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On March 23, 2020, the Supreme Court held by a vote of 6-3 that the federal Due Process Clause does not require a state to adopt an insanity test that turns on a defendant’s ability to recognize that his or her crime was morally wrong. In an opinion written by Justice Kagan, the Court reaffirmed its 1968 plurality opinion in Powell v. Texas, 392 U. S. 514, declaring that criminal responsibility "is animated by complex and ever-changing ideas that are best left to the States to evaluate and reevaluate over time."  The Court explained that the relationship between mental illness and criminal liability, in particular, is an ongoing dialogue between the law and psychology, and the Due Process Clause does not require that dialogue be frozen in "a rigid constitutional mold."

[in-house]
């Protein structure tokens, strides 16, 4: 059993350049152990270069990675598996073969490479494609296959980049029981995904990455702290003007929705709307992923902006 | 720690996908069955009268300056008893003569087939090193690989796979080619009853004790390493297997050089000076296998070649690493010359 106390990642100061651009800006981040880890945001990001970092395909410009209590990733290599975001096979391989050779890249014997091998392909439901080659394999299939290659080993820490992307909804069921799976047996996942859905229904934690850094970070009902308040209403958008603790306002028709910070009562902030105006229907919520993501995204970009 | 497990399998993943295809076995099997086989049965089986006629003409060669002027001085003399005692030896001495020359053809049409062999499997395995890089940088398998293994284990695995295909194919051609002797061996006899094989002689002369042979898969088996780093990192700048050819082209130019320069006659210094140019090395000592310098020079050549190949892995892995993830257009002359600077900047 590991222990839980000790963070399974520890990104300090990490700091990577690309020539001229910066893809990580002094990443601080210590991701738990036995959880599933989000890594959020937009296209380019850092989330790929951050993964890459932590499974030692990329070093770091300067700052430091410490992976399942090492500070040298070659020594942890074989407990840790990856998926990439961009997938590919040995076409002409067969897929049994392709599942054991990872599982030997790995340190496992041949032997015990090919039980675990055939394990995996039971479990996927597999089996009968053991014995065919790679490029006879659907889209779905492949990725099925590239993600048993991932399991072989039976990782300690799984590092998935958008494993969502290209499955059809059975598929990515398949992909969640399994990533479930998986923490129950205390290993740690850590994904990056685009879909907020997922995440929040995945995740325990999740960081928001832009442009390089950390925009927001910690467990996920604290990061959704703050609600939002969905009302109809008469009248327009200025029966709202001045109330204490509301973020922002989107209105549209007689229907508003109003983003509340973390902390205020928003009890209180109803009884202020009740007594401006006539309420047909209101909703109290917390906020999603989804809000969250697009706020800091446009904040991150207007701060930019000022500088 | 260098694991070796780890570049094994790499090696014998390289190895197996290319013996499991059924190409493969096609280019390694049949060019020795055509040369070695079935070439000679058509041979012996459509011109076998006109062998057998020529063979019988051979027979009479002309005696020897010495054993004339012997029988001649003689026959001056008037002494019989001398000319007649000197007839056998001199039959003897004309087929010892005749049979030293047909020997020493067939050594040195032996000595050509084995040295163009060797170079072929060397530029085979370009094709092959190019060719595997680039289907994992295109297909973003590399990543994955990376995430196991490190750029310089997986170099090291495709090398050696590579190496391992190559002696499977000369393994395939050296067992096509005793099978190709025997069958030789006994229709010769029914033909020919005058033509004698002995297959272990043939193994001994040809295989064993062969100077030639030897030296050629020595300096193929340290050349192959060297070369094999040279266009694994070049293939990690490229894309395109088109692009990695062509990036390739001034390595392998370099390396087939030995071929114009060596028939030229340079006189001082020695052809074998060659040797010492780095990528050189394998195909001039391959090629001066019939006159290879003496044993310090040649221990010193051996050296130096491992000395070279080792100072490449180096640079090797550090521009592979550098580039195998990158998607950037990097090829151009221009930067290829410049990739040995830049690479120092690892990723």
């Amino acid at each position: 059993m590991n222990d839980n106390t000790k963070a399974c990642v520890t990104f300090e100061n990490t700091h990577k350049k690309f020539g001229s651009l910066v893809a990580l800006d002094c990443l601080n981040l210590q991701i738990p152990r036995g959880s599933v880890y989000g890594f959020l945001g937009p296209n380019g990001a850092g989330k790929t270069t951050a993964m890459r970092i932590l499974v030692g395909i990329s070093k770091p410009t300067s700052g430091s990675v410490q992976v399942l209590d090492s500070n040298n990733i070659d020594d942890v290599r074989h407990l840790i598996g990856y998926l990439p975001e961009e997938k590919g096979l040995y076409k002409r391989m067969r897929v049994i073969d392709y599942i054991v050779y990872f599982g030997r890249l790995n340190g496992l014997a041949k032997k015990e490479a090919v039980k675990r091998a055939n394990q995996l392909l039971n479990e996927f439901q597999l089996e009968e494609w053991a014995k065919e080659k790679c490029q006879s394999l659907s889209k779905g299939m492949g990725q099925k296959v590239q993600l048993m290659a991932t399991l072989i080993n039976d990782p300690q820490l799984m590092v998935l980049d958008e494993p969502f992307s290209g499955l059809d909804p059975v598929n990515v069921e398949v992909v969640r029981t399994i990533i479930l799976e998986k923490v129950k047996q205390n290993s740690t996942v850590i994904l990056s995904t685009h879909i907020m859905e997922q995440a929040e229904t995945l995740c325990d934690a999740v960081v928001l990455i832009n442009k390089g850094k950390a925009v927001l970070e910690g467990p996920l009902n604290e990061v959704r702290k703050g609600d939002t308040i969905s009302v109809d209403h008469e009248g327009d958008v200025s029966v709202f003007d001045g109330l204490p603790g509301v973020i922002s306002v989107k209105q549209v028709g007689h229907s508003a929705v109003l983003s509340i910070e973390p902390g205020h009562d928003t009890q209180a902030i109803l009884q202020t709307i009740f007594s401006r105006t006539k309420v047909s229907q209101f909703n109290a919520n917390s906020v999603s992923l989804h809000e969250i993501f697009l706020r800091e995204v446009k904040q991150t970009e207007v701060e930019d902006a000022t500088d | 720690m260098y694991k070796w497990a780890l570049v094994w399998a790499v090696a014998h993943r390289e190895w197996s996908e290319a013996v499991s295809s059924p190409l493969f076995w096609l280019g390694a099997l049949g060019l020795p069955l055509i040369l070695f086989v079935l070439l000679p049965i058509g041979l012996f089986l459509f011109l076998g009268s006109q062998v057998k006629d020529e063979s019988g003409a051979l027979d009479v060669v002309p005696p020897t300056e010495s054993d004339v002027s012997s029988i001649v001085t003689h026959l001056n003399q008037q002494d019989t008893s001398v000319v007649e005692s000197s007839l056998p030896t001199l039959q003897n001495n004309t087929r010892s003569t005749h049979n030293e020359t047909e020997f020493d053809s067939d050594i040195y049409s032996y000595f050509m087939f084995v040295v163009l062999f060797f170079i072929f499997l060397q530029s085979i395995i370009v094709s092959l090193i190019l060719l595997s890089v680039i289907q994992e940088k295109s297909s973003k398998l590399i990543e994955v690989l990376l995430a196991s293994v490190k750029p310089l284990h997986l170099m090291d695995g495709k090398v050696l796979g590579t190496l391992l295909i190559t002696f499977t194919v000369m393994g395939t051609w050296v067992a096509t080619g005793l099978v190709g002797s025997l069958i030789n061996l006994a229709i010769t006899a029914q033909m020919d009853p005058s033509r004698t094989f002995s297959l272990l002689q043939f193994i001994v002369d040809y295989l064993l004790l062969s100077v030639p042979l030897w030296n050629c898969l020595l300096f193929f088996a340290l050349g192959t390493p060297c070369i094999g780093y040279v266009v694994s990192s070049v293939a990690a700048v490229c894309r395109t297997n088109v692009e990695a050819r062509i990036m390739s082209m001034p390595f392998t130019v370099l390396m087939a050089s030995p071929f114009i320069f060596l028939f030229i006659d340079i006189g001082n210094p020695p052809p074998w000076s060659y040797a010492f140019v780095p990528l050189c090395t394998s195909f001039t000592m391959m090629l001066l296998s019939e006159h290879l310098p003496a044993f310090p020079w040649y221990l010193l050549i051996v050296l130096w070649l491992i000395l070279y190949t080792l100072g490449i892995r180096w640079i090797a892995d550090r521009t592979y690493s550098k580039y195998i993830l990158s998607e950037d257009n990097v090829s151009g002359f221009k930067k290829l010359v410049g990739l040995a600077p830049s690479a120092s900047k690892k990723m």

Justice Kagan’s majority opinion was joined by the Chief Justice and Justices Thomas, Alito, Gorsuch, and Kavanaugh. Justice Breyer dissented, joined by Justices Ginsburg and Sotomayor.

To discuss the case, we have GianCarlo Canaparo, Legal Fellow at the Heritage Foundation.